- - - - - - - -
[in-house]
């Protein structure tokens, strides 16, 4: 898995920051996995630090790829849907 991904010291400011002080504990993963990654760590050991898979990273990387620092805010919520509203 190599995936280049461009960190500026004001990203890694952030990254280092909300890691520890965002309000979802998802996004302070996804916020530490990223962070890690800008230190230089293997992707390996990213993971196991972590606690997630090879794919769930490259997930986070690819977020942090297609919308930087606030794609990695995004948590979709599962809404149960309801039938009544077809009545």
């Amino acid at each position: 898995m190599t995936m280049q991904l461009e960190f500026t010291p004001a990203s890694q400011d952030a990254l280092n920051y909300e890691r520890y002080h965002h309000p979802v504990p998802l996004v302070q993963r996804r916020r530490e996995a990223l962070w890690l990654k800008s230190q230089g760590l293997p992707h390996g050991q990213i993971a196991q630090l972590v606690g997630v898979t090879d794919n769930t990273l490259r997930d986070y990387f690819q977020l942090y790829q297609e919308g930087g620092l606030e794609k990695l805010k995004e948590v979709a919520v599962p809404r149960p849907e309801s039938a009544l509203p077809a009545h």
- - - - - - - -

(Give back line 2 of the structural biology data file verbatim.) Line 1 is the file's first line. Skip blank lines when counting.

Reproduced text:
């Protein structure tokens, strides 16, 4: 898995920051996995630090790829849907 991904010291400011002080504990993963990654760590050991898979990273990387620092805010919520509203 190599995936280049461009960190500026004001990203890694952030990254280092909300890691520890965002309000979802998802996004302070996804916020530490990223962070890690800008230190230089293997992707390996990213993971196991972590606690997630090879794919769930490259997930986070690819977020942090297609919308930087606030794609990695995004948590979709599962809404149960309801039938009544077809009545």